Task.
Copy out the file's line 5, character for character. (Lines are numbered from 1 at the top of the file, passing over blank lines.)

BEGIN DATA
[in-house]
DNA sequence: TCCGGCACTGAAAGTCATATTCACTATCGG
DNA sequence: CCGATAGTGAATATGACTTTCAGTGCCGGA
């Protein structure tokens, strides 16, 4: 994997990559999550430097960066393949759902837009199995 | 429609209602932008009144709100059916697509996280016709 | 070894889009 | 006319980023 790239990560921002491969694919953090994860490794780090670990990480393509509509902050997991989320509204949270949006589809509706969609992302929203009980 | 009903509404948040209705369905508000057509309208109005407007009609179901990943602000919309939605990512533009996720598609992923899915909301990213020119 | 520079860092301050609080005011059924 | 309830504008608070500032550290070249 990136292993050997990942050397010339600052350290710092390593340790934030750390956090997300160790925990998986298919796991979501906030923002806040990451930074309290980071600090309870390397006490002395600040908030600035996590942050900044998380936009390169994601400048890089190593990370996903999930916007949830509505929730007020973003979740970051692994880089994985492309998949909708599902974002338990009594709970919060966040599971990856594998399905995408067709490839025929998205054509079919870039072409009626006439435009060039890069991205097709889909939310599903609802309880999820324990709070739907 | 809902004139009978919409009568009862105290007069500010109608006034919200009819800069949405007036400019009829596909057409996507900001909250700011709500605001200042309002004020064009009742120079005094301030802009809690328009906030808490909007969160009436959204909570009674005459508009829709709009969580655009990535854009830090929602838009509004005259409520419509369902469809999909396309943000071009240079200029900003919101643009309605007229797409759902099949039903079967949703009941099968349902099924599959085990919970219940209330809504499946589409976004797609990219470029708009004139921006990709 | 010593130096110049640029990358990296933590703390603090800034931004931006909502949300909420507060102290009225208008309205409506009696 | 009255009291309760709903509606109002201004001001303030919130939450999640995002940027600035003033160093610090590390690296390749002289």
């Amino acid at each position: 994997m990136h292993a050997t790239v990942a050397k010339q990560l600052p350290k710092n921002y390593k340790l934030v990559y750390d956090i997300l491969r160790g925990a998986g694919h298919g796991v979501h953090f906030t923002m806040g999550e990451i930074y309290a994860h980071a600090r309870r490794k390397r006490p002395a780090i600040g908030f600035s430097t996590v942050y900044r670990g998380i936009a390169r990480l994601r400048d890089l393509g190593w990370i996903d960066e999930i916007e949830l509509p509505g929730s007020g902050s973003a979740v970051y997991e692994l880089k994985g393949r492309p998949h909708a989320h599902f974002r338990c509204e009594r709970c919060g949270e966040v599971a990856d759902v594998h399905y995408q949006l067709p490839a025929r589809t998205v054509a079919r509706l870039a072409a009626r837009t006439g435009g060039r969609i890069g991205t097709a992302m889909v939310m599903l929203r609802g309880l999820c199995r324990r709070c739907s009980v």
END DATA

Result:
């Amino acid at each position: 994997m990136h292993a050997t790239v990942a050397k010339q990560l600052p350290k710092n921002y390593k340790l934030v990559y750390d956090i997300l491969r160790g925990a998986g694919h298919g796991v979501h953090f906030t923002m806040g999550e990451i930074y309290a994860h980071a600090r309870r490794k390397r006490p002395a780090i600040g908030f600035s430097t996590v942050y900044r670990g998380i936009a390169r990480l994601r400048d890089l393509g190593w990370i996903d960066e999930i916007e949830l509509p509505g929730s007020g902050s973003a979740v970051y997991e692994l880089k994985g393949r492309p998949h909708a989320h599902f974002r338990c509204e009594r709970c919060g949270e966040v599971a990856d759902v594998h399905y995408q949006l067709p490839a025929r589809t998205v054509a079919r509706l870039a072409a009626r837009t006439g435009g060039r969609i890069g991205t097709a992302m889909v939310m599903l929203r609802g309880l999820c199995r324990r709070c739907s009980v």